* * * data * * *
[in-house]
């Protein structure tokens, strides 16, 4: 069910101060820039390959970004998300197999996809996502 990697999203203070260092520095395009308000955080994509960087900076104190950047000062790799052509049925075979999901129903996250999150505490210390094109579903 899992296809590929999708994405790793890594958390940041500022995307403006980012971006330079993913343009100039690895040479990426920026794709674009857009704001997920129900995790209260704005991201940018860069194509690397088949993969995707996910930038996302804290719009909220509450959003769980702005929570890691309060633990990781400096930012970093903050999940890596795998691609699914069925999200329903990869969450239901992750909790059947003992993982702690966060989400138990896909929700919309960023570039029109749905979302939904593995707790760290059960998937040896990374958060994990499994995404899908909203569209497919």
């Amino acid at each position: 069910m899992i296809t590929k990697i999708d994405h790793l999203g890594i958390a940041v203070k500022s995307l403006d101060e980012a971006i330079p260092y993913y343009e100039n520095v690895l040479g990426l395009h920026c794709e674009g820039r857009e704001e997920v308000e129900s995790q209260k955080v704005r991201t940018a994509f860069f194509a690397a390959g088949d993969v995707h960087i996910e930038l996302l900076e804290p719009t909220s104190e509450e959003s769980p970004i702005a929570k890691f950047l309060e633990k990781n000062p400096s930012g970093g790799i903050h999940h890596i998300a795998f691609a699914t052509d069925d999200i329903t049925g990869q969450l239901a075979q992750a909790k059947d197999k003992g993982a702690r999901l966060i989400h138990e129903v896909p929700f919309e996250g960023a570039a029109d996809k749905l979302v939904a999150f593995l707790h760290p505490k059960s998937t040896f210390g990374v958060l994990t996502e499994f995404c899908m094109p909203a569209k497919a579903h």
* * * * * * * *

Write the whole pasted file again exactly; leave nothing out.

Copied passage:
[in-house]
């Protein structure tokens, strides 16, 4: 069910101060820039390959970004998300197999996809996502 990697999203203070260092520095395009308000955080994509960087900076104190950047000062790799052509049925075979999901129903996250999150505490210390094109579903 899992296809590929999708994405790793890594958390940041500022995307403006980012971006330079993913343009100039690895040479990426920026794709674009857009704001997920129900995790209260704005991201940018860069194509690397088949993969995707996910930038996302804290719009909220509450959003769980702005929570890691309060633990990781400096930012970093903050999940890596795998691609699914069925999200329903990869969450239901992750909790059947003992993982702690966060989400138990896909929700919309960023570039029109749905979302939904593995707790760290059960998937040896990374958060994990499994995404899908909203569209497919």
């Amino acid at each position: 069910m899992i296809t590929k990697i999708d994405h790793l999203g890594i958390a940041v203070k500022s995307l403006d101060e980012a971006i330079p260092y993913y343009e100039n520095v690895l040479g990426l395009h920026c794709e674009g820039r857009e704001e997920v308000e129900s995790q209260k955080v704005r991201t940018a994509f860069f194509a690397a390959g088949d993969v995707h960087i996910e930038l996302l900076e804290p719009t909220s104190e509450e959003s769980p970004i702005a929570k890691f950047l309060e633990k990781n000062p400096s930012g970093g790799i903050h999940h890596i998300a795998f691609a699914t052509d069925d999200i329903t049925g990869q969450l239901a075979q992750a909790k059947d197999k003992g993982a702690r999901l966060i989400h138990e129903v896909p929700f919309e996250g960023a570039a029109d996809k749905l979302v939904a999150f593995l707790h760290p505490k059960s998937t040896f210390g990374v958060l994990t996502e499994f995404c899908m094109p909203a569209k497919a579903h």